The Medical Executive Committee investigated Dr. Kluger's allegations by questioning physicians who made frequent use of the Medical Center's radiology services, by questioning other employees in the radiology department, and by submitting selected imaging studies performed by Dr. Trover about which questions had been raised-both mammographic and non-mammographic studies-to an outside reader for review. In the Committee's view, all of these lines of inquiry raised concerns that, although "well trained and capable, " Dr. Trover lacked "consistent diligence." The Committee was also concerned by the fact that Dr. Trover typically interpreted more than 30, 000 radiological examinations per year, whereas, according to one surveying group at least, the average workload for a full time radiologist is 12, 800 per year. In April 2004, the Executive Committee recommended to the Board of Governors that Dr. Trover's clinical privileges be revoked and his membership on the Medical Staff terminated, subject to reinstatement upon certain conditions.[2] Subsequently, TCF undertook a randomized review of some 10, 000 of Dr. Trover's interpretations from 2003 and 2004, and that review, according to TCF, indicated that the rate of discrepancy between Dr. Trover's interpretations and those of the reviewers was "well within the standard of care."

The Kentucky Board of Medical Licensure, after receiving a grievance from Dr. Kluger, investigated the matter by contacting the Regional Medical Center to obtain additional information and by retaining consultants. This culminated in a Complaint against Dr. Trover and an Emergency Order of Suspension on July 14, 2005. By that point, Dr. Trover had not practiced in Kentucky for almost a year, having resigned from the Regional Medical Center in August, 2004 and resumed practice in Michigan. He contested the Board's findings, maintaining that Dr. Kluger's allegations were not true and were part of "a malicious effort to harm him" personally and professionally. He presented his own consultants, three Board-certified radiologists, who contradicted the Board's consultants' findings and concluded that Dr. Trover was competent and well-qualified. The matter was eventually resolved through an informal resolution process that produced an April 13, 2006 Agreed Order. That order was later replaced with a substantially similar Amended Agreed Order of May 9, 2007. The latter Order updated the status of the matter by reflecting that Dr. Trover had completed an Education Plan outlined by the Board.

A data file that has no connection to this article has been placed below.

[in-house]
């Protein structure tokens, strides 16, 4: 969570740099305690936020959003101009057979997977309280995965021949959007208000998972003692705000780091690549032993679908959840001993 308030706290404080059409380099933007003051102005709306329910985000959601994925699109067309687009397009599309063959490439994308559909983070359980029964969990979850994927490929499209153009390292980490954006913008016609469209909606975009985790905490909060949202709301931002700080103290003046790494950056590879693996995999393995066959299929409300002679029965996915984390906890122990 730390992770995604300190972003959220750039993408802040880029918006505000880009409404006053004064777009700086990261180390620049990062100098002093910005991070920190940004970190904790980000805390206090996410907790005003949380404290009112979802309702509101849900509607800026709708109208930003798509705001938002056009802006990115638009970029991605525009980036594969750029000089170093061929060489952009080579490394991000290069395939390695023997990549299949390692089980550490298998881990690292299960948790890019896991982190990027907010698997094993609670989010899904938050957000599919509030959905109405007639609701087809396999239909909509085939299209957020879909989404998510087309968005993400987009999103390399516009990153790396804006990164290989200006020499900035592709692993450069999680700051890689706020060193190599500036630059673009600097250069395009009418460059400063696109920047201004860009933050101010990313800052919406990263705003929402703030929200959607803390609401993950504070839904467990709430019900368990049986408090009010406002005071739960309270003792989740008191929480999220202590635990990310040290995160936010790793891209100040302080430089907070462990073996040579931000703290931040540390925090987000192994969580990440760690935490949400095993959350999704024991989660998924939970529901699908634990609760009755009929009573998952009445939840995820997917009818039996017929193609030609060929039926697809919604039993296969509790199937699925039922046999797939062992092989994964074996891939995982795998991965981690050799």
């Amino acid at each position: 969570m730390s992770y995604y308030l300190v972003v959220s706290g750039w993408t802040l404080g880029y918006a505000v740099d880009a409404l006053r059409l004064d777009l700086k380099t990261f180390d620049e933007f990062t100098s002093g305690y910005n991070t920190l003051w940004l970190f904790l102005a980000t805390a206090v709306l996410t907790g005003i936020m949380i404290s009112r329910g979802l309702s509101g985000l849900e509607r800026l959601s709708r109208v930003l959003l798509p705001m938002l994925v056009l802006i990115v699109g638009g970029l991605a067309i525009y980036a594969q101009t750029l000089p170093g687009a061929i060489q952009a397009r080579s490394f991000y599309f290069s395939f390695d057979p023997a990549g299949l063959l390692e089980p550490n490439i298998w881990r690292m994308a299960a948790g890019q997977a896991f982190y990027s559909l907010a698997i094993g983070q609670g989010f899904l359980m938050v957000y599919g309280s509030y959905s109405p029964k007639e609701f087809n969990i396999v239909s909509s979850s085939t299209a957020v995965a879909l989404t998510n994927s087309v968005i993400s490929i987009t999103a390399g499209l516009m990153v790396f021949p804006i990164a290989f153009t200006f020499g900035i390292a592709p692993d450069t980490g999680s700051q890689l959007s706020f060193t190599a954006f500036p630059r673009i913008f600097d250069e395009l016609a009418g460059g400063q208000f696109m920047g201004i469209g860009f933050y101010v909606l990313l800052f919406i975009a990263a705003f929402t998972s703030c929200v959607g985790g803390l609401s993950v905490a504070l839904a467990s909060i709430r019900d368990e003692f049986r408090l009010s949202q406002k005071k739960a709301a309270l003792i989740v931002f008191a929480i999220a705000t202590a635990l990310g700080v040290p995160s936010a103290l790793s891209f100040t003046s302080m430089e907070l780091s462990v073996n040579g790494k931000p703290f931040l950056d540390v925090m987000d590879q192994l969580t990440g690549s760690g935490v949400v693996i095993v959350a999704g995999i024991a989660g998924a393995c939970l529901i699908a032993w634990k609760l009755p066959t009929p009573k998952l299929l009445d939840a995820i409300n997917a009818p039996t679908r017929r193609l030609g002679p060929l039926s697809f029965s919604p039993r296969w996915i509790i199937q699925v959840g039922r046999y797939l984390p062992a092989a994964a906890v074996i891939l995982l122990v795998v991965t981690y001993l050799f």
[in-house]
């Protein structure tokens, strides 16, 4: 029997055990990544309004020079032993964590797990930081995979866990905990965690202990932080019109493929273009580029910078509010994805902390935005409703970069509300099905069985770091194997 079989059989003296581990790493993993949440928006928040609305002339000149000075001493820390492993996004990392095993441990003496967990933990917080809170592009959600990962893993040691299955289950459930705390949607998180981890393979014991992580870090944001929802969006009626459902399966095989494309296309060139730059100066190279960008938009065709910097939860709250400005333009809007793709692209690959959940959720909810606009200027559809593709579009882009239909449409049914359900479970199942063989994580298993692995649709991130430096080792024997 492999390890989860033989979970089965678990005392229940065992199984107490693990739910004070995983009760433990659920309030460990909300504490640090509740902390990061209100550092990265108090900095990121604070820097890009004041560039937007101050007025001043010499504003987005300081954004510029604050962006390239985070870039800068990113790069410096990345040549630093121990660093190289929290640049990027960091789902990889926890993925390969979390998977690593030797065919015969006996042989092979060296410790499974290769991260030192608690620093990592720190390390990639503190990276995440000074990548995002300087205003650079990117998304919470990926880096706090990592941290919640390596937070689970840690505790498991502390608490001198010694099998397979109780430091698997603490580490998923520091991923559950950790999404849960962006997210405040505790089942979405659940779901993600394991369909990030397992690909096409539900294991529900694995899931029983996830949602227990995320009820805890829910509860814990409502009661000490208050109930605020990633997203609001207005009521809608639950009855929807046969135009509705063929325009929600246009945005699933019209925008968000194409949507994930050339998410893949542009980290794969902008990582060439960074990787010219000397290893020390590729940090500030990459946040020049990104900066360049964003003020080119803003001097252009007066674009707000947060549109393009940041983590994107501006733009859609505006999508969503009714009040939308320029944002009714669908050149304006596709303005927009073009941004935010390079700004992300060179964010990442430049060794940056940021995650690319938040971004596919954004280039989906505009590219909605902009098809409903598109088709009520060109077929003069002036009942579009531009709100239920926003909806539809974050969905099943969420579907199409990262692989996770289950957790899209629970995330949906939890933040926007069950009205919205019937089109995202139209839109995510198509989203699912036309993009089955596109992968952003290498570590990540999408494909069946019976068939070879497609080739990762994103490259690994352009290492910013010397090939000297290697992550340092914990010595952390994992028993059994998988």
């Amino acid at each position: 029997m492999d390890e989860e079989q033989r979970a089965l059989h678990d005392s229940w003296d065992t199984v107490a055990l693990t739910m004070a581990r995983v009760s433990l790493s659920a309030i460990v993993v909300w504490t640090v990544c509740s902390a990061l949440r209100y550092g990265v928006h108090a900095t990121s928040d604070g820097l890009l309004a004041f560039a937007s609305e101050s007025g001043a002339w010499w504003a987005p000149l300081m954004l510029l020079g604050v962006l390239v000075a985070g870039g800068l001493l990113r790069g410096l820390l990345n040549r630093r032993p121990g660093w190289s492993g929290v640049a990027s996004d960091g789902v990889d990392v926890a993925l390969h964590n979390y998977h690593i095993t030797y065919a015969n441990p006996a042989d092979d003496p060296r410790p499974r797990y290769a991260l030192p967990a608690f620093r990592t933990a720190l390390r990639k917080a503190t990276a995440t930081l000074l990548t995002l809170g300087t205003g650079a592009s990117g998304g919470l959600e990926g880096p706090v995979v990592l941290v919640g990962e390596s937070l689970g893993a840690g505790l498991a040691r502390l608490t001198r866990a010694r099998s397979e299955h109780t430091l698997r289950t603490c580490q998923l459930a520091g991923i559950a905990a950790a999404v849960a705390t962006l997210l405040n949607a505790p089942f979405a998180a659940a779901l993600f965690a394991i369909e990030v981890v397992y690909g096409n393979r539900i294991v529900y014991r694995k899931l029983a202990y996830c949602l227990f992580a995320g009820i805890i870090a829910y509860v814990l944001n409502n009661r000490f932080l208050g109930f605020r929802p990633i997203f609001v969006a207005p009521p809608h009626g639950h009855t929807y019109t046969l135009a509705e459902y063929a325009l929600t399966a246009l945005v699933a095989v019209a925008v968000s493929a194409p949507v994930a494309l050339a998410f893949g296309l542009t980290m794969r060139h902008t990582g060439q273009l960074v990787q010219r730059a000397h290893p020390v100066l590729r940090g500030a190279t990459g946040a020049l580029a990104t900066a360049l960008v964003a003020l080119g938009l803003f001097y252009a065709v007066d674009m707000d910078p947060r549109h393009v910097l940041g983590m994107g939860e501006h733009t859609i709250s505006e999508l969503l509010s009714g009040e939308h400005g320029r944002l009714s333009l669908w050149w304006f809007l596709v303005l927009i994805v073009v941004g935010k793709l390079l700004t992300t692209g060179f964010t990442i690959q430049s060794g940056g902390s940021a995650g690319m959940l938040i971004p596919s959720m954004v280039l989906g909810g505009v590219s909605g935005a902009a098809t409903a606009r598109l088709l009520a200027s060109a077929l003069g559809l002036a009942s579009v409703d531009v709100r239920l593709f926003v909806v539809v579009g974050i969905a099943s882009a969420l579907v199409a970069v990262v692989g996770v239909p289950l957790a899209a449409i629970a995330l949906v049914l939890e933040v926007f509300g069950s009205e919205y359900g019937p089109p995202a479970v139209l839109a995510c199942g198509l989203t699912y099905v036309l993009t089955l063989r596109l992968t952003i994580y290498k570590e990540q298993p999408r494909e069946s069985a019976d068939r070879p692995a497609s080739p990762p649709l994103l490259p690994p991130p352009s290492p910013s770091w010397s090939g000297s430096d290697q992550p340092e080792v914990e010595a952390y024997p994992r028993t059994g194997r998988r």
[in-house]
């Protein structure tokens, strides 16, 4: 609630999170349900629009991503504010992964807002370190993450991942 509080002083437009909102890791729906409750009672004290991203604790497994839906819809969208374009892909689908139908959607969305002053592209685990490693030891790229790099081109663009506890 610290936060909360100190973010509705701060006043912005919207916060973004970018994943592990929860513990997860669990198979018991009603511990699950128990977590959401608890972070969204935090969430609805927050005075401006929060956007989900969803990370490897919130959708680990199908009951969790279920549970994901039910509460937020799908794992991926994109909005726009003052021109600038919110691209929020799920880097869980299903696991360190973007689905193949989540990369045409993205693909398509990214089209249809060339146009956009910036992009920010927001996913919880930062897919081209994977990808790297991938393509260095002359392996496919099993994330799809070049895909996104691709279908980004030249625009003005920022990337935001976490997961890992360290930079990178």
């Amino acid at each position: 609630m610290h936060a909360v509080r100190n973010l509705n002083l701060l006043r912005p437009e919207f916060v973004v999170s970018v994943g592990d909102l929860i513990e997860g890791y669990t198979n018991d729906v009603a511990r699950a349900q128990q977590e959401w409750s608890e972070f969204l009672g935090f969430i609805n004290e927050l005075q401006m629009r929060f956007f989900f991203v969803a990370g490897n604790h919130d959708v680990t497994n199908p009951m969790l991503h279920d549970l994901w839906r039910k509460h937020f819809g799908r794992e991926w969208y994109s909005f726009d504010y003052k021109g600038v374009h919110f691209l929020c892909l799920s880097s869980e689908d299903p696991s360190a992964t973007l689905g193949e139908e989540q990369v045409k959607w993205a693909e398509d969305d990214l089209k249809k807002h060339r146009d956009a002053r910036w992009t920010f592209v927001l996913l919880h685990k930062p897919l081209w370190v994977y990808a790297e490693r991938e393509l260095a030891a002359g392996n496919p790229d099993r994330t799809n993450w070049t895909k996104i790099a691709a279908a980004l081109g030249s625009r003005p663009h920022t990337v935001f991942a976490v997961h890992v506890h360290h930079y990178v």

The May 2007 Amended Agreed Order is the licensure action that was in issue at trial. It addressed four major areas of inquiry: Dr. Trover's reading of CT scans; his reading of mammograms; the volume of readings performed by Dr. Trover annually; and the intracranial interventional procedures he performed as a physician Board certified in radiology and interventional radiology. Only the reading of CT scans and the volume of readings are arguably relevant to this matter. The relevant portions of the Amended Agreed Order state as follows:

5. A Board Consultant, Board Certified in Radiology with
Certificate of Added Qualifications in Neuroradiology, was retained to review diagnostic radiographic studies and interventional procedures performed by the licensee. The Consultant found the diagnosis in Patient As case, where the licensee missed an instance of recurrent colon cancer, to be below the expected standard of radiographic care and skills within the Commonwealth of Kentucky. The Consultant noted that in the case involving Patient B, the licensee reviewed the CT scan on more than one occasion and yet “Failed to see a mass of 16 centimeters in diameter." The Consultant added, "[a]though a precise identification of the type of mass is not possible, failure to appreciate a lesion of this size is far below the expected standard of radiographic care and skills within the Commonwealth of Kentucky." In addition to patients A and B, the Board Consultant reviewed eight (8) additional diagnostic ...